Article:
Given the year of monstrosities that was 2014, we decided that we needed to start 2015 with a bang – and so we agreed to escape grey January in London and head to sunnier climes. Initially we were talking about taking a month off, heading on a tour of the southern hemisphere, ending with being hobbits in NZ, but then reality kicked in and responsibilities reared their ugly heads so we agreed upon a 15 night tour of Goa. I know, hardship, right?
I’ve been to India a few times before – when I was a kid, we did the Delhi-Agra-Jaipur tour, my cousin lived in Bangalore for a bit, we’ve family and friends in Chennai (Madras) and I had a fantastic girls holiday to Kerala in 2007 (despite the gigantic cockroach inside my mosquito net on the first night that made me want to run back home screaming). We wanted heat, we wanted a chill out and so, making like we’re crusty hippies in the early 90s, we packed our backpacks with our finest tie dye (read: matching suitcases filled with subtle shades of white and grey linens) and off we went.
So, Goa. According to many people, it’s well past it’s heyday of the 1960s and the 1990s put paid to any semblance of culture, with dirty beaches and angry locals and bad tourists. And whilst I’m sure parts of Goa are like that, I literally spent weeks before departure researching where to go, where to stay, what to do and, most importantly, where to eat so we loved every bleeding minute of it (even the bit when we had a row in our less than soundproof hut in our first location that ended with the wino sleeping on a hammock by the pool! Again, poor us, fights in hotels, hammocks by pools. Tough break.)
The one thing I didn’t do, was really think about were the stopovers in Mumbai (on the way there) and Delhi (on the way back). Bejesus, hanging out in an airport for 8 hours (Mumbai) and 11 hours (Delhi) can really make you lose your will to live. Particularly if every time you try and walk outside to get some fresh air, there’s a machine gun armed security guard checking your tickets and passport.On the way back home through Delhi airport, we had to go through 12 different security checks before we got on the plane, from the entry into departures to actual boarding. And queues. So. Many. Queues. And Indians have a very different queuing sensibility to Brits.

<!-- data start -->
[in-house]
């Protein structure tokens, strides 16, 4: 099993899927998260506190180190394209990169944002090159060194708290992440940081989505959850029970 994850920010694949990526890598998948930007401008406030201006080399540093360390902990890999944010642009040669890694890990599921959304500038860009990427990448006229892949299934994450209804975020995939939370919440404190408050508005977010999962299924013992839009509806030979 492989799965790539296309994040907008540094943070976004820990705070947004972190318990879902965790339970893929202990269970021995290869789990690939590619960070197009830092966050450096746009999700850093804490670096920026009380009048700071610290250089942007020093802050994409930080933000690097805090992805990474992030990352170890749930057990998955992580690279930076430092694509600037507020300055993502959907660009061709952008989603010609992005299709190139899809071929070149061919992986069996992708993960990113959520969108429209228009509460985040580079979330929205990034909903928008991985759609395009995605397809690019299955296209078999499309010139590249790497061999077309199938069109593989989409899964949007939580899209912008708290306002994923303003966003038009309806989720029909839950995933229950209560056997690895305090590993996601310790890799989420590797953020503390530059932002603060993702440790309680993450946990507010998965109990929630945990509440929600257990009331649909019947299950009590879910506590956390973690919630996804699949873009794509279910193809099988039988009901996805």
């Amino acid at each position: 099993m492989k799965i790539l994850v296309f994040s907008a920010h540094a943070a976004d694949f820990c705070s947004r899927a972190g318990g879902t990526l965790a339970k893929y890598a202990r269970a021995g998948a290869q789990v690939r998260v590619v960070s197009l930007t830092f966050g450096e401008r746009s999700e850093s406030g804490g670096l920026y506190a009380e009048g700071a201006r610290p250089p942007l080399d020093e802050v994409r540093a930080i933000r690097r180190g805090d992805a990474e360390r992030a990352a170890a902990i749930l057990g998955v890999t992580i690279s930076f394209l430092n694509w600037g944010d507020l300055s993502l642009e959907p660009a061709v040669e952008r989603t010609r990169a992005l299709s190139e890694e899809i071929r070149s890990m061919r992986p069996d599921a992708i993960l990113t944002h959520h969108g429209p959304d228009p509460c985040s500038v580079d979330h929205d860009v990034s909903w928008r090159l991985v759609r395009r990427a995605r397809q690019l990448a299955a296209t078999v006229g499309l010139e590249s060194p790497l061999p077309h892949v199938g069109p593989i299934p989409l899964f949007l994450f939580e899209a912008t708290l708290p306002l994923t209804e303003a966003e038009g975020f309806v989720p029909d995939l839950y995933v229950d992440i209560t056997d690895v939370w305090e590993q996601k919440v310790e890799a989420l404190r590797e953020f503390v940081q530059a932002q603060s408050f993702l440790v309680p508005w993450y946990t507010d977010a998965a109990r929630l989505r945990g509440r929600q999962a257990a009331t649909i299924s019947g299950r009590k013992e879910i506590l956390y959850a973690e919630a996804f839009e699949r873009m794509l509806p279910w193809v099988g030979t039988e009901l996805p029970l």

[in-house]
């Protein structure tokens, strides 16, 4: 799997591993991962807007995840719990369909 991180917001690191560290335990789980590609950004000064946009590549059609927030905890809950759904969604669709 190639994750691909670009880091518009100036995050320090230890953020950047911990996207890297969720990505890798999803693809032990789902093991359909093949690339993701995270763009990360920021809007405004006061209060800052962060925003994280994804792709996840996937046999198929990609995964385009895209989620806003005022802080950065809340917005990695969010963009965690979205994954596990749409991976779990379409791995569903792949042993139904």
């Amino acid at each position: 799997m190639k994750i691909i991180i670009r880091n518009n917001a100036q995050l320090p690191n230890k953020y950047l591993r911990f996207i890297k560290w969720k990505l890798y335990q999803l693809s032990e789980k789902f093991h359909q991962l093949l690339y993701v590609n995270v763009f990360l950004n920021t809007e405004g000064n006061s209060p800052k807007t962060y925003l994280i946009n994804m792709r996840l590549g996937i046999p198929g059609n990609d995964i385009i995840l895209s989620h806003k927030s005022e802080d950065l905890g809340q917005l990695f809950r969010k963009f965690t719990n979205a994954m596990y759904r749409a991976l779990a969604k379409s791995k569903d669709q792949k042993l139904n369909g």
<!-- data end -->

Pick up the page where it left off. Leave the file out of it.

That’s all I’m going to say about that. Although it’s probably worth noting that I did put on my best 1950s teacher voice on many occasions to explain ‘THE QUEUE STARTS HERE YOU KNOW’. Which I’m sure was hugely appreciated.
We’d planned a two location tour, the first week between Ashvem and Mandrem on our own private beach (sort of) and then our second week was slightly further inland and south in Loutolim.
Overall, we loved our Indian experience. If you’re going, ignore all the haterz (innit) and do your research. Decide what you want from your trip and you’re sure to find it. Our only ‘must-haves’ were not too expensive but with a pool, not in clubland and near good food and beaches. And we found it.
Goa is like the rest of India – it’s busy. The traffic is insane, people drive like lunatics but it’s rare to see a car with a dent, going with the flow seem to work. Obviously, there are cows everywhere, monkeys can be spotted in the trees, goats on roundabouts and water buffalo in the fields. Oh, and frogs in toilets and lizards in sinks. It’s all good.
The people are as nice as you could find anywhere –helpful, friendly, not put off by the rude tourists who appear in the peak of the season.
The food can be a bit hit and miss – and is probably worth a blog post all of its own. Our main issues in the North were trying to find a good Goan curry, more difficult than you’d expect. No problems finding chicken nuggets and burgers though. Not that we tried any of those though.
There’s some beautiful architecture but you have to go a little further inland to find it.
So overall, don’t write off Goa – it’s an easy entry into experiencing India and will leave you wanting to see much more of this beautiful country.
More to come… I’ll try not to be too boring.